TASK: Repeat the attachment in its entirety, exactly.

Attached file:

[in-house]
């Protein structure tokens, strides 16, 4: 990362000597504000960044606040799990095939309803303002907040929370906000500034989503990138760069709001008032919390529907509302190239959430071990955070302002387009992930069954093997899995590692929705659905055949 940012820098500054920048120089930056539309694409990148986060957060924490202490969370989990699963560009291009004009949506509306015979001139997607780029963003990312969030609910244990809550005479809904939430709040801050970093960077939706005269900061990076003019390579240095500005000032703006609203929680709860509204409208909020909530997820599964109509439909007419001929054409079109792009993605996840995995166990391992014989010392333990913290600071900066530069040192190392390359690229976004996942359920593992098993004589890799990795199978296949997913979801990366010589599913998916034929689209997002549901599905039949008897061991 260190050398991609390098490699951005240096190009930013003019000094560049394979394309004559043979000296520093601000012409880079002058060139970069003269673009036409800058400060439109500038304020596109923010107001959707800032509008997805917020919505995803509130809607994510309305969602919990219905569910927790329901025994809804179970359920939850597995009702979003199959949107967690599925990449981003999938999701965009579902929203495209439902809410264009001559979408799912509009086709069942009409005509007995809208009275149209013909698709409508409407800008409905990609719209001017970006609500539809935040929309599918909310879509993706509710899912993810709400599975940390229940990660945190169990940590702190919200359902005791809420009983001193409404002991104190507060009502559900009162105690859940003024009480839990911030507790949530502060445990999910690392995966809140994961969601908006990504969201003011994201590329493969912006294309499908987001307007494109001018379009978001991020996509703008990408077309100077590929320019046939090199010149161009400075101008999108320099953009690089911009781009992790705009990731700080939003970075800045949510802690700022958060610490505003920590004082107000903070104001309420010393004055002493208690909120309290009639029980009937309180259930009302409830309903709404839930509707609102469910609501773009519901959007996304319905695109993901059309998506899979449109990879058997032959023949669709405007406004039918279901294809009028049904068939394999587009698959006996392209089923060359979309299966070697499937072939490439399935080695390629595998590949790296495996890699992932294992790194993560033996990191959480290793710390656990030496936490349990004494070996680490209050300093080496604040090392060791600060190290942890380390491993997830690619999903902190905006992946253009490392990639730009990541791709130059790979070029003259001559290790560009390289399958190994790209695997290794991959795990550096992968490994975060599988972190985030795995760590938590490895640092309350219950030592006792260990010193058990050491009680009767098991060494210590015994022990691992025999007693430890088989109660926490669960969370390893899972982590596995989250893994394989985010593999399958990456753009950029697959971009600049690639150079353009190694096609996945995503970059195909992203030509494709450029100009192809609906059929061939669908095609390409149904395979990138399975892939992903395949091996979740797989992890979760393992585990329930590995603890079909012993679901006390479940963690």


[in-house]
């Protein structure tokens, strides 16, 4: 990362000597504000960044606040799990095939309803303002907040929370906000500034989503990138760069709001008032919390529907509302190239959430071990955070302002387009992930069954093997899995590692929705659905055949 940012820098500054920048120089930056539309694409990148986060957060924490202490969370989990699963560009291009004009949506509306015979001139997607780029963003990312969030609910244990809550005479809904939430709040801050970093960077939706005269900061990076003019390579240095500005000032703006609203929680709860509204409208909020909530997820599964109509439909007419001929054409079109792009993605996840995995166990391992014989010392333990913290600071900066530069040192190392390359690229976004996942359920593992098993004589890799990795199978296949997913979801990366010589599913998916034929689209997002549901599905039949008897061991 260190050398991609390098490699951005240096190009930013003019000094560049394979394309004559043979000296520093601000012409880079002058060139970069003269673009036409800058400060439109500038304020596109923010107001959707800032509008997805917020919505995803509130809607994510309305969602919990219905569910927790329901025994809804179970359920939850597995009702979003199959949107967690599925990449981003999938999701965009579902929203495209439902809410264009001559979408799912509009086709069942009409005509007995809208009275149209013909698709409508409407800008409905990609719209001017970006609500539809935040929309599918909310879509993706509710899912993810709400599975940390229940990660945190169990940590702190919200359902005791809420009983001193409404002991104190507060009502559900009162105690859940003024009480839990911030507790949530502060445990999910690392995966809140994961969601908006990504969201003011994201590329493969912006294309499908987001307007494109001018379009978001991020996509703008990408077309100077590929320019046939090199010149161009400075101008999108320099953009690089911009781009992790705009990731700080939003970075800045949510802690700022958060610490505003920590004082107000903070104001309420010393004055002493208690909120309290009639029980009937309180259930009302409830309903709404839930509707609102469910609501773009519901959007996304319905695109993901059309998506899979449109990879058997032959023949669709405007406004039918279901294809009028049904068939394999587009698959006996392209089923060359979309299966070697499937072939490439399935080695390629595998590949790296495996890699992932294992790194993560033996990191959480290793710390656990030496936490349990004494070996680490209050300093080496604040090392060791600060190290942890380390491993997830690619999903902190905006992946253009490392990639730009990541791709130059790979070029003259001559290790560009390289399958190994790209695997290794991959795990550096992968490994975060599988972190985030795995760590938590490895640092309350219950030592006792260990010193058990050491009680009767098991060494210590015994022990691992025999007693430890088989109660926490669960969370390893899972982590596995989250893994394989985010593999399958990456753009950029697959971009600049690639150079353009190694096609996945995503970059195909992203030509494709450029100009192809609906059929061939669908095609390409149904395979990138399975892939992903395949091996979740797989992890979760393992585990329930590995603890079909012993679901006390479940963690």